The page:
Wednesday, April 9th:  String Team 3-4pm
Thursday, April 10th:  Spring Pictures
Thursday, April 10th:  New Kindergarten Parent Meeting at CAC 7pm
Friday, April 10th:  Consumers Energy visits the 4th grade

Staff:  I'm looking for any volunteers to help with our Lego Club. We should be starting in two weeks.


Articles Worth Reading:

68 Things To Know About Students With Autism @HuffingtonPost

Autism Awareness - Show Appreciation @PrincipalHowell

A Once In A Lifetime Trip To The Zoo (Take That Autism) @aspieadventures

The Starfish Story (Shared by Shelley Singleton) @Events_4_Change

Here Kitty, Kitty (take the time to read and watch the short video) +Spike Cook @DrSpikeCook

Epic eBook Guide +Vicki Davis @coolcatteacher

Organizational Apps @theOCBlog

We Carry It With Us +Pernille Ripp @pernilleripp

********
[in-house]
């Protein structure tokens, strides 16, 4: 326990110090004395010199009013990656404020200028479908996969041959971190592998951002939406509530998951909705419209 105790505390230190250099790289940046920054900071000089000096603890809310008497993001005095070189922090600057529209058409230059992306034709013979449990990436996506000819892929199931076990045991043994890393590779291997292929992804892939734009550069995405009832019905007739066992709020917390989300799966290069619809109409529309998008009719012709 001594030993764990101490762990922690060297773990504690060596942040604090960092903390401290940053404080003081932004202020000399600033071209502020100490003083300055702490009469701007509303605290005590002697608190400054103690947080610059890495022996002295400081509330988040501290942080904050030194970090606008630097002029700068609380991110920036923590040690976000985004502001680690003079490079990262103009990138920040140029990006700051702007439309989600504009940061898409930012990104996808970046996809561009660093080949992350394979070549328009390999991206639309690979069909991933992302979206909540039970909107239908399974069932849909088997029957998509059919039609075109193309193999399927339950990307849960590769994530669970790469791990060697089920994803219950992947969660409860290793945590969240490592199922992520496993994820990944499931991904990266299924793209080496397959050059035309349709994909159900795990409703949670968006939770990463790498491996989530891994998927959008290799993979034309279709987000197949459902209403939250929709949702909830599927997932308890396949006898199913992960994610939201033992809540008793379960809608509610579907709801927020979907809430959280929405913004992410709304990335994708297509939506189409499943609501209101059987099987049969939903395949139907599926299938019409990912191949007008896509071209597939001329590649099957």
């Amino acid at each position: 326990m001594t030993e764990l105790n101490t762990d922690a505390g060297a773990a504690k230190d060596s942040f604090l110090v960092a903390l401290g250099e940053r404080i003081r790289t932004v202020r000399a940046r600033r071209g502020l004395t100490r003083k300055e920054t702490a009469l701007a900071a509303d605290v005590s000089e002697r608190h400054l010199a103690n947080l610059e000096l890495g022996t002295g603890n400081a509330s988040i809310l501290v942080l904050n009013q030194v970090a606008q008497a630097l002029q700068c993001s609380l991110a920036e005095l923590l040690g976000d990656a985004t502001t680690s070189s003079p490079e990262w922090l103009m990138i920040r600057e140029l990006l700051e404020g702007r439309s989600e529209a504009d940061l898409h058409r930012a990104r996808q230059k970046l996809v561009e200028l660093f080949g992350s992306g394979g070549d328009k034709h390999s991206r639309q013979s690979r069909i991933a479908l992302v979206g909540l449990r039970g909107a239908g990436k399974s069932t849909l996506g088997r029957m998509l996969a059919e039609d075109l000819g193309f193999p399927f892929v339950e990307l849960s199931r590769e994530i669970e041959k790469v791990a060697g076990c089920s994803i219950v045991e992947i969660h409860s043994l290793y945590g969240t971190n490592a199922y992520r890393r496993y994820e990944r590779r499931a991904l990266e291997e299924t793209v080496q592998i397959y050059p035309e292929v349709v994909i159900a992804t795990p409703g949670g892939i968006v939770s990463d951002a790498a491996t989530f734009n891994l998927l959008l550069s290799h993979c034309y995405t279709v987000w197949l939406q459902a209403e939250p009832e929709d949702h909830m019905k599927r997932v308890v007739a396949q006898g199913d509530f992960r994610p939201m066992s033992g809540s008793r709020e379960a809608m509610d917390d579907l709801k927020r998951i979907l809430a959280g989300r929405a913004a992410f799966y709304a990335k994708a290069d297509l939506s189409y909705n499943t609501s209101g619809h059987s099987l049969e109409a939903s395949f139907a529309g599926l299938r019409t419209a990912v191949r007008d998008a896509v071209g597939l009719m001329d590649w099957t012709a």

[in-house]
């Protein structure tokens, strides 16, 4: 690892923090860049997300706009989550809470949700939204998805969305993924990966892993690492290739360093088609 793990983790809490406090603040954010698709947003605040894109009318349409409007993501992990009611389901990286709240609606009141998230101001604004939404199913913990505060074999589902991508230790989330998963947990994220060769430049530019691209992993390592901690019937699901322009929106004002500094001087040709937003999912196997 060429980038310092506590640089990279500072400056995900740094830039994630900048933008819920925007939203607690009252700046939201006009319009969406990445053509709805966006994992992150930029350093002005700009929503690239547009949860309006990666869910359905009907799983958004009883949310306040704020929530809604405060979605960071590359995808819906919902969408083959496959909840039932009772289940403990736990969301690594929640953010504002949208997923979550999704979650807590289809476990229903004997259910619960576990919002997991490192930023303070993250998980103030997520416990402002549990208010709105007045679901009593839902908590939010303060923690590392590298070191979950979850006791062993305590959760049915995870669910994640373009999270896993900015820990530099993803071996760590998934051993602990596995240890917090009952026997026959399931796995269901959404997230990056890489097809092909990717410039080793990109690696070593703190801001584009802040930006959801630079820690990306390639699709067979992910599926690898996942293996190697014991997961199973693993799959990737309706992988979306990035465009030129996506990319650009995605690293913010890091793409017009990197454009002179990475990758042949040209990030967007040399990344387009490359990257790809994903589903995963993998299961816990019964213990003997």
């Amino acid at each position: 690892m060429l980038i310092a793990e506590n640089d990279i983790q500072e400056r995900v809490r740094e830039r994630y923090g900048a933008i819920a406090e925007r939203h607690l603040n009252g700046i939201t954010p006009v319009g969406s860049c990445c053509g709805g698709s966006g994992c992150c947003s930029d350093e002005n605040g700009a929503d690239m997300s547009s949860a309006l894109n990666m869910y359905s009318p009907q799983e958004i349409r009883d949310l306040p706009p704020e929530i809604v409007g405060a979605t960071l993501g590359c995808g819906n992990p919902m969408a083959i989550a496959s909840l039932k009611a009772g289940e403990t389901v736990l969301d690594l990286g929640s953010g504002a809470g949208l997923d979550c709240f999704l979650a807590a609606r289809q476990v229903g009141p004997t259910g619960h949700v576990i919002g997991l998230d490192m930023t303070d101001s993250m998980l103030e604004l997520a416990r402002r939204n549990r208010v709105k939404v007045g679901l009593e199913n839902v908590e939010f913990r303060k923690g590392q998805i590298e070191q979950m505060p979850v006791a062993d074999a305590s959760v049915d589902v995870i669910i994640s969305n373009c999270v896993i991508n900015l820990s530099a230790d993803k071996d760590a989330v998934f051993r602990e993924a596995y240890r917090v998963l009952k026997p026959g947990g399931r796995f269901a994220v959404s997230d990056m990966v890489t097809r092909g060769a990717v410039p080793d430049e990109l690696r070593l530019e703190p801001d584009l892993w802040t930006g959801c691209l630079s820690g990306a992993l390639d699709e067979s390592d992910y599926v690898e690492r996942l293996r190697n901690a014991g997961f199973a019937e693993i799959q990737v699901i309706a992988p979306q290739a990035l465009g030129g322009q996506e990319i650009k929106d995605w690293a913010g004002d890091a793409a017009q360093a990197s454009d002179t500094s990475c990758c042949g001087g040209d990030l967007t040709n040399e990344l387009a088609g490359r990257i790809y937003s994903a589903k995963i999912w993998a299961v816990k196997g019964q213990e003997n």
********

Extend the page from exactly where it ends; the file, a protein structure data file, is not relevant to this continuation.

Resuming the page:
Hurt Heart +Joan Young @flourishingkids

Who's in charge here? @jonharper70bd

10 Reasons Why Vacations are Hard @ShutUpRun

40 Amazing Things You Will Never Forget +Marc Chernoff @marcandangel


Videos Worth Watching:


Twinned with Autism (3 min)



Journey of Hope (13 minutes)




JMac Hoop Dream (5 min)



Touching...even if it is an ad. (2 min)







15 comments:

  1. Kid lit author Tom Angleberger has Aspergers. He calls it his super power.

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    1. I think I heard that before, but it is a great reminder. I really enjoy his series that includes Origami Yoda, the Fortune Wookie and more. Its no surprise that Drew has polished off all of these books in hours, not days.